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Disability accommodations in California workplaces

On Behalf of | Nov 29, 2023 | Blog, Employment Law

According to the CDC, roughly one in four adults in California has a disability. If you have a disability and are working in California, you have the right to reasonable accommodations in your workplace. These accommodations are modifications or adjustments that enable you to perform your job duties effectively. It is important to understand what accommodations your employer should make, as this knowledge empowers you to advocate for your needs.

California laws, including the Fair Employment and Housing Act, protect workers with disabilities by requiring employers to provide necessary accommodations, as long as they do not cause undue hardship to the business.

Physical changes to the workplace

Your employer may need to make physical changes to the workplace. This could include installing ramps, modifying restrooms or adjusting the height of desks and equipment. These changes are essential for ensuring that you can access and navigate your workplace safely and effectively.

Modifying work schedules

If your disability affects your ability to work certain hours, your employer should consider modifying your work schedule. This might include allowing flexible working hours, part-time work or providing breaks for medical needs.

Providing equipment or devices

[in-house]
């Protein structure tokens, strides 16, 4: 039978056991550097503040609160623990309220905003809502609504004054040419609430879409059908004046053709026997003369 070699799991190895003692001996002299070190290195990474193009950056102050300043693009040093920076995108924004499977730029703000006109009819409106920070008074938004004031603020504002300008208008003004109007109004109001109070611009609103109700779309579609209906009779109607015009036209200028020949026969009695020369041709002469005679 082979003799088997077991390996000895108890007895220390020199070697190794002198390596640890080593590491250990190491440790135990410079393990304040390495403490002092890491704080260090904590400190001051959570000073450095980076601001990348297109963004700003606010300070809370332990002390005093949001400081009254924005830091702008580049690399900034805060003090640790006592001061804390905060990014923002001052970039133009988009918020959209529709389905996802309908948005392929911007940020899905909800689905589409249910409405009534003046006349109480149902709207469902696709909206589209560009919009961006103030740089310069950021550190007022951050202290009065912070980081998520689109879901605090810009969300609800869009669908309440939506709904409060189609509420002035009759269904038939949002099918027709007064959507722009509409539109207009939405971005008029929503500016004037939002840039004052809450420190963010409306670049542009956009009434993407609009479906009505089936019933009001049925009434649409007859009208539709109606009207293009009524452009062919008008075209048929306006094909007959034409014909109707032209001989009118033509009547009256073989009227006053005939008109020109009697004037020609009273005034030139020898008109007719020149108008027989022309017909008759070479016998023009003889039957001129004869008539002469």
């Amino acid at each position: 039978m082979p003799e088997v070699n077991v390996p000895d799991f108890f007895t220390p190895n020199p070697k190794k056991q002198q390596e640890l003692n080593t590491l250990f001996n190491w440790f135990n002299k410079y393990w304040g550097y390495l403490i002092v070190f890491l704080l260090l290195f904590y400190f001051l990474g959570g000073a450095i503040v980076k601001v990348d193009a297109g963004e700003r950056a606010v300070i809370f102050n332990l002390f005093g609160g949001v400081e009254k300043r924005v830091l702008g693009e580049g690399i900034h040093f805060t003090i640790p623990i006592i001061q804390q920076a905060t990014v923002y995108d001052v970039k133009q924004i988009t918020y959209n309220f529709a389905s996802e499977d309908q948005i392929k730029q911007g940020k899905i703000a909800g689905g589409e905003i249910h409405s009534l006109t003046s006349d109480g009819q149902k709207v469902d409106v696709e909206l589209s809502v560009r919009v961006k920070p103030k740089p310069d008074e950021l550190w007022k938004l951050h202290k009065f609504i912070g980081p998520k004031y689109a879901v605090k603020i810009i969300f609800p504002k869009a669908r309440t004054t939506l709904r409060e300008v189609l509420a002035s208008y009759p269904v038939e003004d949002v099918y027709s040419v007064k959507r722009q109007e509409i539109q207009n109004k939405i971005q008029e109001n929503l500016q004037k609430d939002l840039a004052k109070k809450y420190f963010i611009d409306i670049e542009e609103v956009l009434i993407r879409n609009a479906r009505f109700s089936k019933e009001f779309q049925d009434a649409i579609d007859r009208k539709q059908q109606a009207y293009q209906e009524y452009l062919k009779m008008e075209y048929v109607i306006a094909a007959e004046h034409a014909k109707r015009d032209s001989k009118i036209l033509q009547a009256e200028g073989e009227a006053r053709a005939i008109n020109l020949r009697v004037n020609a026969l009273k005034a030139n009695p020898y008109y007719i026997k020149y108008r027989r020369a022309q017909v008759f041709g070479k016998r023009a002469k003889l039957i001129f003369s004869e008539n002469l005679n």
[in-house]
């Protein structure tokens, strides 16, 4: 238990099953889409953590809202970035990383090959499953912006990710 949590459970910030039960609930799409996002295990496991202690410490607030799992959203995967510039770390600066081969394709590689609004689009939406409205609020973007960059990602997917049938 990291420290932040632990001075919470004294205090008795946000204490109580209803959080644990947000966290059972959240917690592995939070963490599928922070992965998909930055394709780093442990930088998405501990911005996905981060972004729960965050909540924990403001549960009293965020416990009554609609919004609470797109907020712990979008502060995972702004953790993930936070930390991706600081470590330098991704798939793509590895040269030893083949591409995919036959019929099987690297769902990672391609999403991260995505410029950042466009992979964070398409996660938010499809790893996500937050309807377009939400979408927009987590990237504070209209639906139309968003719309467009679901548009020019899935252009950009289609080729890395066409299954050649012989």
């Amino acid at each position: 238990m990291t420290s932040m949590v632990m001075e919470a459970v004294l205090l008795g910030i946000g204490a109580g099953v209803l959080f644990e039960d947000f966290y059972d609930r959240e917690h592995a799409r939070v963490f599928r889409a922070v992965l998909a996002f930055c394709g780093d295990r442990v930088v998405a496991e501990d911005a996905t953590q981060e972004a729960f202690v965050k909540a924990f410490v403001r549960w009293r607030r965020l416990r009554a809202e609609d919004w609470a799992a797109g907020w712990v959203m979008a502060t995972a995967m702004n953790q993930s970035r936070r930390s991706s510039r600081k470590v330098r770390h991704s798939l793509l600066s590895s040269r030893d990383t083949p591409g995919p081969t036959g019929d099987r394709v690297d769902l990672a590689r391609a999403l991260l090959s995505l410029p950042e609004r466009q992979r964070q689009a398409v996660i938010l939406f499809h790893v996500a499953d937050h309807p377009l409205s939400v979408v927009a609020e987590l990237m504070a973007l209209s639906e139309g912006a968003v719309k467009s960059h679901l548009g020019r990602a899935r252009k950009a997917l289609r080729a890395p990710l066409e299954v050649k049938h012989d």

You may need specific equipment or devices to perform your job. Your employer should provide these, whether it is assistive technology for computer use, communication aids or other tools tailored to your needs.

Job restructuring

Job restructuring involves modifying your job duties. This could mean reallocating or redistributing non-essential job functions that you are unable to perform because of your disability.

Policy modifications

Your employer may also need to modify policies to accommodate your disability. This could include adjusting leave policies or dress codes.

Remember, it is your right to work in an environment that accommodates your disability, and your employer has a legal obligation to provide these reasonable accommodations unless they cause undue hardship to the business. Understanding these rights ensures that you can advocate for the support you need in your workplace.

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